But speaking of close-ups of Todd making exasperated faces, those are, sadly, where she is at her funniest in this picture. I think this may be the first film where I've felt like she was "phoning it in". While there's a set-up that plays to her strengths in portraying elegant women with a sophisticated air or snobbish attitude about them, little ultimately comes of it. She really has very little to do in this film, and, although this has been the case in other pieces, it's always seemed like she was trying to make the most of that very little, that does not seem to be the case here. Except for some reaction shots; those are comedy gold.


While Todd doesn't have much to do in this film, that is not the case with Patsy Kelly. Kelly not only gets to do some funny gags, she also gets to be the more competent of the duo, for the first time in any of the films I've seen in this series. Although she is clearly doing a Stan Laurel impersonation to Todd's Oliver Hardy, her character is clearly a skilled vaudevillian who is trying to support her friend Thelma who has good looks and a high opinion of herself that is not backed up by skill or talent. It's a nice switch from several previous films where it seems like it's Todd carrying her dimwitted friend. Kelly is actually so good in this film that I ended up awarding the film Five Stars as opposed to the Four Stars I almost gave it... because, in the final analysis, "The Misses Stooge" is just not a very good film.

The problem is one that is common to this series: The script isn't very good. While there are strong ideas here, the execution is haphazard and unfocused, and the jokes just aren't all that funny. The cast, aside from Thelma Todd, all try their mightiest to make the best of the weak material, but they can't overcome the unfulfilled potential (a high society setting where no pretentiousness is brought low), inconsistent tone (the magic show moves randomly from actual magic to standard illusions), and that, once again, we've got a story that doesn't get resolved so much as it just ends (admittedly with a very literal bang, but it's still an unsatisfactory one).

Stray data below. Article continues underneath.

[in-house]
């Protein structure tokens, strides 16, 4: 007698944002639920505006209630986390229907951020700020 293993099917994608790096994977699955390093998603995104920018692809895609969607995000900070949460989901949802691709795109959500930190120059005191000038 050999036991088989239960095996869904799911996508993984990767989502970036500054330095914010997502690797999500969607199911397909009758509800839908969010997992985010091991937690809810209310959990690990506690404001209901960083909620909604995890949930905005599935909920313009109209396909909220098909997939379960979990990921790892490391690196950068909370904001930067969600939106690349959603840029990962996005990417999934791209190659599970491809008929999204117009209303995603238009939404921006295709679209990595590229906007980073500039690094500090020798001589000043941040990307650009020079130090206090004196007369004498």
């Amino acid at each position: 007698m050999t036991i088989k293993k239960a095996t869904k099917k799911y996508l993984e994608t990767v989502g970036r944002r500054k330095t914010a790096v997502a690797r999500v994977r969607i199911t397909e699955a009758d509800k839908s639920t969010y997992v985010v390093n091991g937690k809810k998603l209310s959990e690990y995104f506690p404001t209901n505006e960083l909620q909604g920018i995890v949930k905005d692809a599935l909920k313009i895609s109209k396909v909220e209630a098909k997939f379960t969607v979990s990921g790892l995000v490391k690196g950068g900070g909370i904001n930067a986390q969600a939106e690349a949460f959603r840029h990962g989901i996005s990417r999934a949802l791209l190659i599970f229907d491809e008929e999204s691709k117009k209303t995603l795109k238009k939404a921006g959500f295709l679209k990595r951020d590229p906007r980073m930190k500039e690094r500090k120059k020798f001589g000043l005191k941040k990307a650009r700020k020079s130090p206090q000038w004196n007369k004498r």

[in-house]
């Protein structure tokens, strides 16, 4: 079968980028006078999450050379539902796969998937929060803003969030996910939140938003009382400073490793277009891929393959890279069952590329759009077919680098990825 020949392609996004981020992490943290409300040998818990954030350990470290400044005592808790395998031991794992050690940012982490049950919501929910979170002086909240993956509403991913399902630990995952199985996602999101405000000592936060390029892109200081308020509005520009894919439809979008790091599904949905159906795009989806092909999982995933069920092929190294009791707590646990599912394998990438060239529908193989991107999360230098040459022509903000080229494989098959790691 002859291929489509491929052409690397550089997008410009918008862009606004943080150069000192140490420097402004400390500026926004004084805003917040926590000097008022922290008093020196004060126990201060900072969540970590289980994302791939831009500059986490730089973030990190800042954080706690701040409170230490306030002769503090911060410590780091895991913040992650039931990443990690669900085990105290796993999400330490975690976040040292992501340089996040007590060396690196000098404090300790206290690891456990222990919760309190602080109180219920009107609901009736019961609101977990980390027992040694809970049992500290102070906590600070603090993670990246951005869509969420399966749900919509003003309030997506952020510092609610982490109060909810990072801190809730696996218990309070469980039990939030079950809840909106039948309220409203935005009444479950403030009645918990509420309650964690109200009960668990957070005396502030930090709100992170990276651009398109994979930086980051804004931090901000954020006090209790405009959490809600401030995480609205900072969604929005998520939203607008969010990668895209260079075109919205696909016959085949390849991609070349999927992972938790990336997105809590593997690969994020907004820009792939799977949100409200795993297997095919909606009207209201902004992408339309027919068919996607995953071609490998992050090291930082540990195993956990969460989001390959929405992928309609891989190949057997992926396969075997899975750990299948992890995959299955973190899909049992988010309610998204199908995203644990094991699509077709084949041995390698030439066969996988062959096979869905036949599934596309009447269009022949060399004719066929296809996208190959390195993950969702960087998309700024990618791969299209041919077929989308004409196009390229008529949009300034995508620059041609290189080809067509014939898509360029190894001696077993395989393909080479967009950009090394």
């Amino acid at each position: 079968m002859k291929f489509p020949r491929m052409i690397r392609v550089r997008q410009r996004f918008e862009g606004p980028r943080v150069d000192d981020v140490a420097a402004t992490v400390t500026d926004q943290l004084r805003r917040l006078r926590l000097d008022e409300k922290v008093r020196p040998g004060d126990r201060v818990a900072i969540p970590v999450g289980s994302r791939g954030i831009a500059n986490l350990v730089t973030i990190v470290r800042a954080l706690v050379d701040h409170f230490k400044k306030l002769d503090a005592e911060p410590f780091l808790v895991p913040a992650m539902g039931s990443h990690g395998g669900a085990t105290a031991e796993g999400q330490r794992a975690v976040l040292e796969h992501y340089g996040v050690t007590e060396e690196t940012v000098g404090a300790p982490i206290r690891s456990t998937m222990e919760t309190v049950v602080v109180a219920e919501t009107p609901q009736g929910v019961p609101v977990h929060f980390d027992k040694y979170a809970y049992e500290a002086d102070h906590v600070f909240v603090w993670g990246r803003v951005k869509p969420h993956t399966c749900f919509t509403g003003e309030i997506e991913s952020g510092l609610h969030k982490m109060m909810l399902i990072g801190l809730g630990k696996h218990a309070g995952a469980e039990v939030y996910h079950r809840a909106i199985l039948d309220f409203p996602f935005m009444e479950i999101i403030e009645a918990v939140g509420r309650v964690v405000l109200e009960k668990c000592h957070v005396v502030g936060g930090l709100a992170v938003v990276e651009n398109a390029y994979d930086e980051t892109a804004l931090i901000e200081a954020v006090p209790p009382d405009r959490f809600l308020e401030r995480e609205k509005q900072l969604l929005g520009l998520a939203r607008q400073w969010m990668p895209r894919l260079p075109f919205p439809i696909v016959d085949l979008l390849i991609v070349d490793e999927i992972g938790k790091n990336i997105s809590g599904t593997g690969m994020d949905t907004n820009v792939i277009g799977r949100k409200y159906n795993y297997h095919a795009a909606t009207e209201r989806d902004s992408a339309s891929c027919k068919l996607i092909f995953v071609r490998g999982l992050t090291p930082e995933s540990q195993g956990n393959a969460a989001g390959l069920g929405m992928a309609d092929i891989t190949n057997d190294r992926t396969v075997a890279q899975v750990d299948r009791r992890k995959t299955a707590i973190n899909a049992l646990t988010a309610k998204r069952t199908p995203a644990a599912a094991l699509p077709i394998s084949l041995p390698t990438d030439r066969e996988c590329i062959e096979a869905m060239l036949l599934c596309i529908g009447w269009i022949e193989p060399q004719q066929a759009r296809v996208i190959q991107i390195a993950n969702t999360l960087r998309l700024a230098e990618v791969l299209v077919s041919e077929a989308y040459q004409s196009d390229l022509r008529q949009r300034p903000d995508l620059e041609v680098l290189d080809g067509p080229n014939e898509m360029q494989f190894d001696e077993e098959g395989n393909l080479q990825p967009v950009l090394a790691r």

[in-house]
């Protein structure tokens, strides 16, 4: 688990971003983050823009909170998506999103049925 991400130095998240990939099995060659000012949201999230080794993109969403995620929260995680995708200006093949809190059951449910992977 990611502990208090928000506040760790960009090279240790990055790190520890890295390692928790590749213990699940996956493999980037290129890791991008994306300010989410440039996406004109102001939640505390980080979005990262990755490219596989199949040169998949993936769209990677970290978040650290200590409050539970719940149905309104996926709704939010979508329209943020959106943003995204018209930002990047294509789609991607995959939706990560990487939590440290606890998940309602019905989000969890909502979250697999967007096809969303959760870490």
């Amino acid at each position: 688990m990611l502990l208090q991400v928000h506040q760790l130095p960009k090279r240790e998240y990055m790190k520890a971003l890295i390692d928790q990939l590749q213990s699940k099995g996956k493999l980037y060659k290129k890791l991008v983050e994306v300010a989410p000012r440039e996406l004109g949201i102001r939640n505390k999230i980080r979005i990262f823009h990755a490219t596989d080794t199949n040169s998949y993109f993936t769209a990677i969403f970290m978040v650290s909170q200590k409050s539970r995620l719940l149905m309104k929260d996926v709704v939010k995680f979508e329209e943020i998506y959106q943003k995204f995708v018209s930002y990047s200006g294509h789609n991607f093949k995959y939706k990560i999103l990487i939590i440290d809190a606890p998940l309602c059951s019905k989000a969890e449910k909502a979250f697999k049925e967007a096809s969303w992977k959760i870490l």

Aside from Kelly's strong performance, "The Misses Stooge" is at its best during a sequence when Thelma Todd is floating away like a balloon after the magician loses control of a magic trick, with Patsy chasing after her; and during an ongoing gag about the guest of honor at the party (played by Rafael Storm) being so horny for Thelma, and so stupid that he threatens to ruin the magic show. This "best" is enough to keep you entertained as you watch the film unfold, but only just.

"The Misses Stooge" is included with all of the films Thelma Todd and Patsy Kelly made together in a single three-DVD collection.